It was still blustery (F4-5 all the way) on Saturday but I was away at 05:30, half an hour later than planned as I did not hear the alarm for some time. The broad reach past St Albans ledge was very pleasant, starting in the pre-dawn and I made quick progress under Genoa alone. Unfortunately the next leg was dead down wind (again) with the sea conditions  uncomfortable. With tidal gates to make for the mooring I switched on the engine and motor-sailed at, and with the help of the waves, often well over the theoretical maximum hull speed of 6.8 knots, frequently making 8 - 9 knots over the ground.

I went through Hurst Narrows at the peak of the spring tide, for better control I went through under engine alone and unfurled the genoa once past the worst of the broken water. After dodging an awful lot of boats, many of which were clearly over canvased and not fully under control, I made it to the mooring with 20 minutes to spare before the local high water, the ideal time to arrive, although with a strong wind it took a lot of effort to get the stern line on. And I found someone had chopped up one of the two stern lines, presumable with their propeller.

Achilles 9 metres "Sancerre" in Hurst Narrows
Broken water with the strong wind and tide, this would be really evil
wind against tide. I was making better than 10 knots over the ground.
Achilles 9 metres "Sancerre" in Hurst Narrows
Achilles 9 metres "Sancerre" in Hurst Narrows
Achilles 9 metres "Sancerre" in Hurst Narrows

56 miles in 9 hours.

Summary:

129.6 hours sailing
544 Nautical miles over the ground.
14 days sailing
9 Days weather bound
13 Days at anchor
6 Days in a marina
6 Days on a buoy

Average sailing day, 38.9 GPS miles in 9.3 hours.

Day by Day:

 Day #

 Hrs

 GPS Miles

Tue 17 Aug 2021

To Hurst

            1

          5.75

               20.0

Wed 18 Aug 2021

To Studland

            2

          5.00

               19.0

Thu 19 Aug 2021

To Portland

            3

          4.75

               20.0

Fri 20 Aug 2021

To Pilchard Cove

            4

       16.05

               56.0

Sat 21 Aug 2021

To Cawsand

            5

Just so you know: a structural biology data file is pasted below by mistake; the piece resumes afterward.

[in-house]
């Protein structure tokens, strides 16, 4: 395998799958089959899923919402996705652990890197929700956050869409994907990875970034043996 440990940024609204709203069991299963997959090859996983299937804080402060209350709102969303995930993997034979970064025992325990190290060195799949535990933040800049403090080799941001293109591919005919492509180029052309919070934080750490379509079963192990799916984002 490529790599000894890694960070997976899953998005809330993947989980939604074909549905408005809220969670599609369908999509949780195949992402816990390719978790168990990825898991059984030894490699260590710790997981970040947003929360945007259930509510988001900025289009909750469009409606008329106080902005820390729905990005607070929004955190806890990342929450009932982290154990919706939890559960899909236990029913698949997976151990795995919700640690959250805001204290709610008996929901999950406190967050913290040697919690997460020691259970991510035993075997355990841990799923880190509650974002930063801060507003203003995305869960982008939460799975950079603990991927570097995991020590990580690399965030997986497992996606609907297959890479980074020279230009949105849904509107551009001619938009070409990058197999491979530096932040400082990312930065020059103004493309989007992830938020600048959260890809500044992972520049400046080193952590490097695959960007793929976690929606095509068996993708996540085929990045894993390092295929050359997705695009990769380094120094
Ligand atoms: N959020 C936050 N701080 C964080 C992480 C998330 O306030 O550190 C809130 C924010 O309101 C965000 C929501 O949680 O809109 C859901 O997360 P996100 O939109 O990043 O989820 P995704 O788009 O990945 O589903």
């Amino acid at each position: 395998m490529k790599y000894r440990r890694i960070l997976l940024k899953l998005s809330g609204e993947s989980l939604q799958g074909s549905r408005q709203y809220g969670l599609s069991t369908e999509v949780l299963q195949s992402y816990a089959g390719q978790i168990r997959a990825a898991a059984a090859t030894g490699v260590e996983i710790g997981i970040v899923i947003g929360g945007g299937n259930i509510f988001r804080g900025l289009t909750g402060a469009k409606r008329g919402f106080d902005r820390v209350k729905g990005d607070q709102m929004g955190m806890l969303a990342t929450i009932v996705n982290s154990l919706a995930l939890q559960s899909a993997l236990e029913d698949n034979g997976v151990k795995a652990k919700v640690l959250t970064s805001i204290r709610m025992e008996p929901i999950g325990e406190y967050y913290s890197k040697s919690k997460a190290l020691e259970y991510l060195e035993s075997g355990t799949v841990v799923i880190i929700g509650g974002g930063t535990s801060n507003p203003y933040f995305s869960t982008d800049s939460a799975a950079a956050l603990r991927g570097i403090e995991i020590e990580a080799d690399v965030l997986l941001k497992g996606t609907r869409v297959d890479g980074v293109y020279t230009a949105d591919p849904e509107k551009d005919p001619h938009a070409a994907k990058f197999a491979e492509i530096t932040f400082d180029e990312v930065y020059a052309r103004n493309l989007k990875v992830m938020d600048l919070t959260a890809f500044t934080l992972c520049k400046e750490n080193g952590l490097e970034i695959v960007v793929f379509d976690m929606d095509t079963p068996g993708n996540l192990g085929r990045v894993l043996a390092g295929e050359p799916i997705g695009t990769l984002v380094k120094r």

7.50

               33.0

Sun 22 Aug 2021

To St Mawes

            6

          8.75

               37.0

Mon 23 Aug 2021

St Mawes

            7

Tue 24 Aug 2021

To St Michaels Mount

            8

          7.00

               36.0

Wed 25 Aug 2021

To Hugh Town, St Mary's

            9

          9.00

               41.0

Thu 26 Aug 2021

Hugh Town

          10

Fri 27 Aug 2021

Hugh Town

          11

Sat 28 Aug 2021

To St Mary's Pool

          12

          1.75

                 4.0

Sun 29 Aug 2021

To St Michaels Mount

          13

          9.50

               38.0

Mon 30 Aug 2021

To Newlyn

          14

          1.25

                 3.0

Tue 31 Aug 2021

Newlyn

          15

Wed 01 Sep 2021

Newlyn

          16

Thu 02 Sep 2021

Newlyn

          17

Fri 03 Sep 2021

To St Mawes

          18

       10.25

               40.0

Sat 04 Sep 2021

To Fowey

          19

          6.00

               24.0

Sun 05 Sep 2021

Fowey

          20

Mon 06 Sep 2021

To Salcombe

          21

          8.50

               38.0

Tue 07 Sep 2021

Salcombe

          22

Wed 08 Sep 2021

To Portland

          23

       19.50

               79.0

Thu 09 Sep 2021

Portland marina

          24

Fri 10 Sep 2021

To Portland anchorage

          25

Sat 11 Sep 2021

To Hamble

          26

          9.00

               56.0

 Totals:

          26

       129.6

             544.0


Statistics for the year:

 Days

 Hours

 GPS Miles

 Days Sailing

 Weather Bound

 Marina or Buoy

At anchor

Round GB

79

437

1,881

47

24

34

40

Summer cruise

10

86

319

8

1

1

7

Scilly Isles

26

130

544

14

9

12

13

2021 total

115

652

2,744

69

34

47

60



Summary 2017 - 2021:

Includes some estimates of day sailing in 2017 & 2018 but the total GPS miles is the same as that recorded by the instruments. Excludes time on the "home" marina or mooring. The Marina berths, Buoys and Anchorages were in a total of 77 different locations. 

Year

Days

Hrs at Sea

GPS Miles

Days

Sailing

Weather Bound

Marina or Buoy

At anchor

2017

14

-

238

13

-

-

1

2018

46

-

1,559

31

-

7

14

2019

49

485

2,282

41

5

15

24

2020

64

372

1,685

32

18

36

24

2021

115

652

2,744

70

34

47

60

Total

288

1,509

8,508

187

57

105

123